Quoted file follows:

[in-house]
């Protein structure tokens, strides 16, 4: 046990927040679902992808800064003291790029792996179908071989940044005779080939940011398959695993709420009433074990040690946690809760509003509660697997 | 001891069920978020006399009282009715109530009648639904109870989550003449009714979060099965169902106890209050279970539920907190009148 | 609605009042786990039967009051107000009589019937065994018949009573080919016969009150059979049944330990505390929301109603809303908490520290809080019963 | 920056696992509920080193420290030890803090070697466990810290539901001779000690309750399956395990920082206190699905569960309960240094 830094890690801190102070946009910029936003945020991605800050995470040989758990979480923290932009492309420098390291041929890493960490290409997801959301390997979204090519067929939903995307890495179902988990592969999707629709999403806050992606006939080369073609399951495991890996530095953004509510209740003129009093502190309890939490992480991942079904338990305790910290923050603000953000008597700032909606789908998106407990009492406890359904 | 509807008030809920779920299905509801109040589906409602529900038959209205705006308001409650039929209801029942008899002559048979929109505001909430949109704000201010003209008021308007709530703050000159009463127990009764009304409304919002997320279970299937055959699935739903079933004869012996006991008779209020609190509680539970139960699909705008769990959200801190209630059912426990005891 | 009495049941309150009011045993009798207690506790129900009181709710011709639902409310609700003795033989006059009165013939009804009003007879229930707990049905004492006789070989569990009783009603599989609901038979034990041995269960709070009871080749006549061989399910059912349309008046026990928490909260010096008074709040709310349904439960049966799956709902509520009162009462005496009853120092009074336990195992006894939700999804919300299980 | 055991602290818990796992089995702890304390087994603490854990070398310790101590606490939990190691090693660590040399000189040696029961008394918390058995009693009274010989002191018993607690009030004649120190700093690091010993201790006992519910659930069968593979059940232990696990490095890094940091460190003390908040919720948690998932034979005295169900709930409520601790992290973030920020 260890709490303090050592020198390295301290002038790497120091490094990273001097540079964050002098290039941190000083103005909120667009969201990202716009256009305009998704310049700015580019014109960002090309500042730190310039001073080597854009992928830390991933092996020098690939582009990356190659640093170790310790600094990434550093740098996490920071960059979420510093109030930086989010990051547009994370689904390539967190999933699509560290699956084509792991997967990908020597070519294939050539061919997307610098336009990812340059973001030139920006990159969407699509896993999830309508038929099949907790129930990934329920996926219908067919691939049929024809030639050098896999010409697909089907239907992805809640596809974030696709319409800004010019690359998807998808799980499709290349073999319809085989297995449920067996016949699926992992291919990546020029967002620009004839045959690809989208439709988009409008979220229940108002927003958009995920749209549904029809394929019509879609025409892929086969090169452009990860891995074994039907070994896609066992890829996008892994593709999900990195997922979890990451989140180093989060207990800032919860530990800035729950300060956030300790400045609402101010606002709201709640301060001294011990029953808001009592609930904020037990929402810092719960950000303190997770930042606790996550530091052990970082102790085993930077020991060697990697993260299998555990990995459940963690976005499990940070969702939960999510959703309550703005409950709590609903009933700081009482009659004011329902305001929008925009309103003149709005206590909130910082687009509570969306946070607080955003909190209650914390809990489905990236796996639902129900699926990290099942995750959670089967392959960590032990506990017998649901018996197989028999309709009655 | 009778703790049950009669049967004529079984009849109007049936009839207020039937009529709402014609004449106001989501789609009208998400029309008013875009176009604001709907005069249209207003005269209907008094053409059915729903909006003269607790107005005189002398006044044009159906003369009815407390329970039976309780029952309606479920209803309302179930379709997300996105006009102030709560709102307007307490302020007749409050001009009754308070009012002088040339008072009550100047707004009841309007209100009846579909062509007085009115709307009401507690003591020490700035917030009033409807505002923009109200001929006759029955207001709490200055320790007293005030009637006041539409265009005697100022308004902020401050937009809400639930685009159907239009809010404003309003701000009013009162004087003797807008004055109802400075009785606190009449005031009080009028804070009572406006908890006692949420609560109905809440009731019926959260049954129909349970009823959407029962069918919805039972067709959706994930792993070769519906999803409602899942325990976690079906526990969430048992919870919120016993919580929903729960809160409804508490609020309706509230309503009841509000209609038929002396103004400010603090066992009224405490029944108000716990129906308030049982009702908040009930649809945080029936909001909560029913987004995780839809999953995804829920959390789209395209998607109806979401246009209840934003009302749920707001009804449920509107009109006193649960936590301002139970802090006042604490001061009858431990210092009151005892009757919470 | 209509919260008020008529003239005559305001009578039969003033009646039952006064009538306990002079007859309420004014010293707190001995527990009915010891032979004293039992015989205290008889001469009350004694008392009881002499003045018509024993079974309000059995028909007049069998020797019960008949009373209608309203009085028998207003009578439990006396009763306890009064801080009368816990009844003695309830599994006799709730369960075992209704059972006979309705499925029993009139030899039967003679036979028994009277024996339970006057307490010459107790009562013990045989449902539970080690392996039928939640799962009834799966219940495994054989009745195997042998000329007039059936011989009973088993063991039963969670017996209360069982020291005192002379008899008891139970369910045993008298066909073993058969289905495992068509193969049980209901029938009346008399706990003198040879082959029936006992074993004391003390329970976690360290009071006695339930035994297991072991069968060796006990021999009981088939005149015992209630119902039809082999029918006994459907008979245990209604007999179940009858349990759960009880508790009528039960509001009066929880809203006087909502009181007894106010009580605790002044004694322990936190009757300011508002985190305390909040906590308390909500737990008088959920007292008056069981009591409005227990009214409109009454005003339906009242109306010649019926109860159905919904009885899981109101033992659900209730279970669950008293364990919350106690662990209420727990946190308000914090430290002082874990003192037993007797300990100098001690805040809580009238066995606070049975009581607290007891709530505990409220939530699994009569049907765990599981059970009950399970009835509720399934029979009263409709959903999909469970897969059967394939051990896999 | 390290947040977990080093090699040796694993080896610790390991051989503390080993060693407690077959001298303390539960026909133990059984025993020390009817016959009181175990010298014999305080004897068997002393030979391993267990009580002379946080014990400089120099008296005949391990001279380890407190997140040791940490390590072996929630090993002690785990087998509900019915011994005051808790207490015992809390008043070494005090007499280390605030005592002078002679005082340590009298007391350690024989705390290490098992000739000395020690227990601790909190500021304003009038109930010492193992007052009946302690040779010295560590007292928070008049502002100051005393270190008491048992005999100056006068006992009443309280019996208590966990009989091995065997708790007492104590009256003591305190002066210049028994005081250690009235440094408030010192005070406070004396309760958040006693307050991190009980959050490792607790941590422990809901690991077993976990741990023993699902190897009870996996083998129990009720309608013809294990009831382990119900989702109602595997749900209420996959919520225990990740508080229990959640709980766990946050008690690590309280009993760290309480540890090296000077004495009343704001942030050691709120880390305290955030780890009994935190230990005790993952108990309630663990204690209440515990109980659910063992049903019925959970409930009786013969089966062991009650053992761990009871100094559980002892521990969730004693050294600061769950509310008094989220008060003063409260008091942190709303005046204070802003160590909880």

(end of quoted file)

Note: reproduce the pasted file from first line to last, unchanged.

[in-house]
């Protein structure tokens, strides 16, 4: 046990927040679902992808800064003291790029792996179908071989940044005779080939940011398959695993709420009433074990040690946690809760509003509660697997 | 001891069920978020006399009282009715109530009648639904109870989550003449009714979060099965169902106890209050279970539920907190009148 | 609605009042786990039967009051107000009589019937065994018949009573080919016969009150059979049944330990505390929301109603809303908490520290809080019963 | 920056696992509920080193420290030890803090070697466990810290539901001779000690309750399956395990920082206190699905569960309960240094 830094890690801190102070946009910029936003945020991605800050995470040989758990979480923290932009492309420098390291041929890493960490290409997801959301390997979204090519067929939903995307890495179902988990592969999707629709999403806050992606006939080369073609399951495991890996530095953004509510209740003129009093502190309890939490992480991942079904338990305790910290923050603000953000008597700032909606789908998106407990009492406890359904 | 509807008030809920779920299905509801109040589906409602529900038959209205705006308001409650039929209801029942008899002559048979929109505001909430949109704000201010003209008021308007709530703050000159009463127990009764009304409304919002997320279970299937055959699935739903079933004869012996006991008779209020609190509680539970139960699909705008769990959200801190209630059912426990005891 | 009495049941309150009011045993009798207690506790129900009181709710011709639902409310609700003795033989006059009165013939009804009003007879229930707990049905004492006789070989569990009783009603599989609901038979034990041995269960709070009871080749006549061989399910059912349309008046026990928490909260010096008074709040709310349904439960049966799956709902509520009162009462005496009853120092009074336990195992006894939700999804919300299980 | 055991602290818990796992089995702890304390087994603490854990070398310790101590606490939990190691090693660590040399000189040696029961008394918390058995009693009274010989002191018993607690009030004649120190700093690091010993201790006992519910659930069968593979059940232990696990490095890094940091460190003390908040919720948690998932034979005295169900709930409520601790992290973030920020 260890709490303090050592020198390295301290002038790497120091490094990273001097540079964050002098290039941190000083103005909120667009969201990202716009256009305009998704310049700015580019014109960002090309500042730190310039001073080597854009992928830390991933092996020098690939582009990356190659640093170790310790600094990434550093740098996490920071960059979420510093109030930086989010990051547009994370689904390539967190999933699509560290699956084509792991997967990908020597070519294939050539061919997307610098336009990812340059973001030139920006990159969407699509896993999830309508038929099949907790129930990934329920996926219908067919691939049929024809030639050098896999010409697909089907239907992805809640596809974030696709319409800004010019690359998807998808799980499709290349073999319809085989297995449920067996016949699926992992291919990546020029967002620009004839045959690809989208439709988009409008979220229940108002927003958009995920749209549904029809394929019509879609025409892929086969090169452009990860891995074994039907070994896609066992890829996008892994593709999900990195997922979890990451989140180093989060207990800032919860530990800035729950300060956030300790400045609402101010606002709201709640301060001294011990029953808001009592609930904020037990929402810092719960950000303190997770930042606790996550530091052990970082102790085993930077020991060697990697993260299998555990990995459940963690976005499990940070969702939960999510959703309550703005409950709590609903009933700081009482009659004011329902305001929008925009309103003149709005206590909130910082687009509570969306946070607080955003909190209650914390809990489905990236796996639902129900699926990290099942995750959670089967392959960590032990506990017998649901018996197989028999309709009655 | 009778703790049950009669049967004529079984009849109007049936009839207020039937009529709402014609004449106001989501789609009208998400029309008013875009176009604001709907005069249209207003005269209907008094053409059915729903909006003269607790107005005189002398006044044009159906003369009815407390329970039976309780029952309606479920209803309302179930379709997300996105006009102030709560709102307007307490302020007749409050001009009754308070009012002088040339008072009550100047707004009841309007209100009846579909062509007085009115709307009401507690003591020490700035917030009033409807505002923009109200001929006759029955207001709490200055320790007293005030009637006041539409265009005697100022308004902020401050937009809400639930685009159907239009809010404003309003701000009013009162004087003797807008004055109802400075009785606190009449005031009080009028804070009572406006908890006692949420609560109905809440009731019926959260049954129909349970009823959407029962069918919805039972067709959706994930792993070769519906999803409602899942325990976690079906526990969430048992919870919120016993919580929903729960809160409804508490609020309706509230309503009841509000209609038929002396103004400010603090066992009224405490029944108000716990129906308030049982009702908040009930649809945080029936909001909560029913987004995780839809999953995804829920959390789209395209998607109806979401246009209840934003009302749920707001009804449920509107009109006193649960936590301002139970802090006042604490001061009858431990210092009151005892009757919470 | 209509919260008020008529003239005559305001009578039969003033009646039952006064009538306990002079007859309420004014010293707190001995527990009915010891032979004293039992015989205290008889001469009350004694008392009881002499003045018509024993079974309000059995028909007049069998020797019960008949009373209608309203009085028998207003009578439990006396009763306890009064801080009368816990009844003695309830599994006799709730369960075992209704059972006979309705499925029993009139030899039967003679036979028994009277024996339970006057307490010459107790009562013990045989449902539970080690392996039928939640799962009834799966219940495994054989009745195997042998000329007039059936011989009973088993063991039963969670017996209360069982020291005192002379008899008891139970369910045993008298066909073993058969289905495992068509193969049980209901029938009346008399706990003198040879082959029936006992074993004391003390329970976690360290009071006695339930035994297991072991069968060796006990021999009981088939005149015992209630119902039809082999029918006994459907008979245990209604007999179940009858349990759960009880508790009528039960509001009066929880809203006087909502009181007894106010009580605790002044004694322990936190009757300011508002985190305390909040906590308390909500737990008088959920007292008056069981009591409005227990009214409109009454005003339906009242109306010649019926109860159905919904009885899981109101033992659900209730279970669950008293364990919350106690662990209420727990946190308000914090430290002082874990003192037993007797300990100098001690805040809580009238066995606070049975009581607290007891709530505990409220939530699994009569049907765990599981059970009950399970009835509720399934029979009263409709959903999909469970897969059967394939051990896999 | 390290947040977990080093090699040796694993080896610790390991051989503390080993060693407690077959001298303390539960026909133990059984025993020390009817016959009181175990010298014999305080004897068997002393030979391993267990009580002379946080014990400089120099008296005949391990001279380890407190997140040791940490390590072996929630090993002690785990087998509900019915011994005051808790207490015992809390008043070494005090007499280390605030005592002078002679005082340590009298007391350690024989705390290490098992000739000395020690227990601790909190500021304003009038109930010492193992007052009946302690040779010295560590007292928070008049502002100051005393270190008491048992005999100056006068006992009443309280019996208590966990009989091995065997708790007492104590009256003591305190002066210049028994005081250690009235440094408030010192005070406070004396309760958040006693307050991190009980959050490792607790941590422990809901690991077993976990741990023993699902190897009870996996083998129990009720309608013809294990009831382990119900989702109602595997749900209420996959919520225990990740508080229990959640709980766990946050008690690590309280009993760290309480540890090296000077004495009343704001942030050691709120880390305290955030780890009994935190230990005790993952108990309630663990204690209440515990109980659910063992049903019925959970409930009786013969089966062991009650053992761990009871100094559980002892521990969730004693050294600061769950509310008094989220008060003063409260008091942190709303005046204070802003160590909880």